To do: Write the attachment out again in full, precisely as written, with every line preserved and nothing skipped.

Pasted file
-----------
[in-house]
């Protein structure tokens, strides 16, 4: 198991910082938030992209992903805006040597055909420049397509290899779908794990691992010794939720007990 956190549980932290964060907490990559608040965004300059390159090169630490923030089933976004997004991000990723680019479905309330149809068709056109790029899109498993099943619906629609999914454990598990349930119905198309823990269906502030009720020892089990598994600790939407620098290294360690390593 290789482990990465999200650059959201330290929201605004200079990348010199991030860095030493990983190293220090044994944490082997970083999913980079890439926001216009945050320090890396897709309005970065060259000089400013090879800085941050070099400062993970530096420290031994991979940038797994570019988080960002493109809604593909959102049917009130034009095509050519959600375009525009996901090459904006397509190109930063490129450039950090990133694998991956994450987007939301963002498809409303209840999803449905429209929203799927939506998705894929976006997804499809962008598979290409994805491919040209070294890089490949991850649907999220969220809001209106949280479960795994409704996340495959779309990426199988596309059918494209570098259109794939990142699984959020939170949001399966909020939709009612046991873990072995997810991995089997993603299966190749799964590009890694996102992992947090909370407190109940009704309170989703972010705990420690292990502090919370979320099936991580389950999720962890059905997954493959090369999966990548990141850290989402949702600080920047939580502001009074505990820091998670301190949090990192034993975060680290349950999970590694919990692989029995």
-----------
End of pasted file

[in-house]
């Protein structure tokens, strides 16, 4: 198991910082938030992209992903805006040597055909420049397509290899779908794990691992010794939720007990 956190549980932290964060907490990559608040965004300059390159090169630490923030089933976004997004991000990723680019479905309330149809068709056109790029899109498993099943619906629609999914454990598990349930119905198309823990269906502030009720020892089990598994600790939407620098290294360690390593 290789482990990465999200650059959201330290929201605004200079990348010199991030860095030493990983190293220090044994944490082997970083999913980079890439926001216009945050320090890396897709309005970065060259000089400013090879800085941050070099400062993970530096420290031994991979940038797994570019988080960002493109809604593909959102049917009130034009095509050519959600375009525009996901090459904006397509190109930063490129450039950090990133694998991956994450987007939301963002498809409303209840999803449905429209929203799927939506998705894929976006997804499809962008598979290409994805491919040209070294890089490949991850649907999220969220809001209106949280479960795994409704996340495959779309990426199988596309059918494209570098259109794939990142699984959020939170949001399966909020939709009612046991873990072995997810991995089997993603299966190749799964590009890694996102992992947090909370407190109940009704309170989703972010705990420690292990502090919370979320099936991580389950999720962890059905997954493959090369999966990548990141850290989402949702600080920047939580502001009074505990820091998670301190949090990192034993975060680290349950999970590694919990692989029995």